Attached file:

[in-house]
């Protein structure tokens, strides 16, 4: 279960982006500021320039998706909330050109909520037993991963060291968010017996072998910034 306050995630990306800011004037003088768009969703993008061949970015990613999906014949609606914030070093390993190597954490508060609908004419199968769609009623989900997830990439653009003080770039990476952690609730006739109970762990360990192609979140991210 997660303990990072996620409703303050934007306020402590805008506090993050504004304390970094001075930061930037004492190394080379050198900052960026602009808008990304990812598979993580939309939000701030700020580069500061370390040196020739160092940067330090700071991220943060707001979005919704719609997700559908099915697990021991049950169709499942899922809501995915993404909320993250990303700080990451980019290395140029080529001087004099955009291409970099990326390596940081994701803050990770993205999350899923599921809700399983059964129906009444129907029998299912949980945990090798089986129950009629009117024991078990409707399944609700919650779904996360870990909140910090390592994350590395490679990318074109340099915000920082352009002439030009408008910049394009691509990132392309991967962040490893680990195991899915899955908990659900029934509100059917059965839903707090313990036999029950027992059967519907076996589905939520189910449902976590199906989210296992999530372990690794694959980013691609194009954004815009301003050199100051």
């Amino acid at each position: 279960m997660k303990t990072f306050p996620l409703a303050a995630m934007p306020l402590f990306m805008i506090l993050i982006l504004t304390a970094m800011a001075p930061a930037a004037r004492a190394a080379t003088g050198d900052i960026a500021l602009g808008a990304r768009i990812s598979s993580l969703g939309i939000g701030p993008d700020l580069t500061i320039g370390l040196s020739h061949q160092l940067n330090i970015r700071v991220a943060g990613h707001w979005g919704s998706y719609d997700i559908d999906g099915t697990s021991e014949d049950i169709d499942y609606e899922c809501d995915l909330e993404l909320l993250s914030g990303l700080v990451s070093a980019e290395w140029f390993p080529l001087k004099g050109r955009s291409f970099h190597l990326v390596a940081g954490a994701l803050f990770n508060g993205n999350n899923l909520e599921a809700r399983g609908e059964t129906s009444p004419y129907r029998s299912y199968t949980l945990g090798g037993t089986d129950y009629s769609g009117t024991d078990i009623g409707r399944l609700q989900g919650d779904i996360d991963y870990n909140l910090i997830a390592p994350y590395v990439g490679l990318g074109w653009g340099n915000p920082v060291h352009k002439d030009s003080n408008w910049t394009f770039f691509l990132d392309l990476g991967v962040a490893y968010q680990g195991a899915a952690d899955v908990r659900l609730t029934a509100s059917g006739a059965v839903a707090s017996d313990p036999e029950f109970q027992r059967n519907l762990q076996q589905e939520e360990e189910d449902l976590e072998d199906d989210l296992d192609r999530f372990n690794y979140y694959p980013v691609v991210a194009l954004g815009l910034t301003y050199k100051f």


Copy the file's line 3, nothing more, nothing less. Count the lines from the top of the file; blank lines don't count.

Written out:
């Amino acid at each position: 279960m997660k303990t990072f306050p996620l409703a303050a995630m934007p306020l402590f990306m805008i506090l993050i982006l504004t304390a970094m800011a001075p930061a930037a004037r004492a190394a080379t003088g050198d900052i960026a500021l602009g808008a990304r768009i990812s598979s993580l969703g939309i939000g701030p993008d700020l580069t500061i320039g370390l040196s020739h061949q160092l940067n330090i970015r700071v991220a943060g990613h707001w979005g919704s998706y719609d997700i559908d999906g099915t697990s021991e014949d049950i169709d499942y609606e899922c809501d995915l909330e993404l909320l993250s914030g990303l700080v990451s070093a980019e290395w140029f390993p080529l001087k004099g050109r955009s291409f970099h190597l990326v390596a940081g954490a994701l803050f990770n508060g993205n999350n899923l909520e599921a809700r399983g609908e059964t129906s009444p004419y129907r029998s299912y199968t949980l945990g090798g037993t089986d129950y009629s769609g009117t024991d078990i009623g409707r399944l609700q989900g919650d779904i996360d991963y870990n909140l910090i997830a390592p994350y590395v990439g490679l990318g074109w653009g340099n915000p920082v060291h352009k002439d030009s003080n408008w910049t394009f770039f691509l990132d392309l990476g991967v962040a490893y968010q680990g195991a899915a952690d899955v908990r659900l609730t029934a509100s059917g006739a059965v839903a707090s017996d313990p036999e029950f109970q027992r059967n519907l762990q076996q589905e939520e360990e189910d449902l976590e072998d199906d989210l296992d192609r999530f372990n690794y979140y694959p980013v691609v991210a194009l954004g815009l910034t301003y050199k100051f």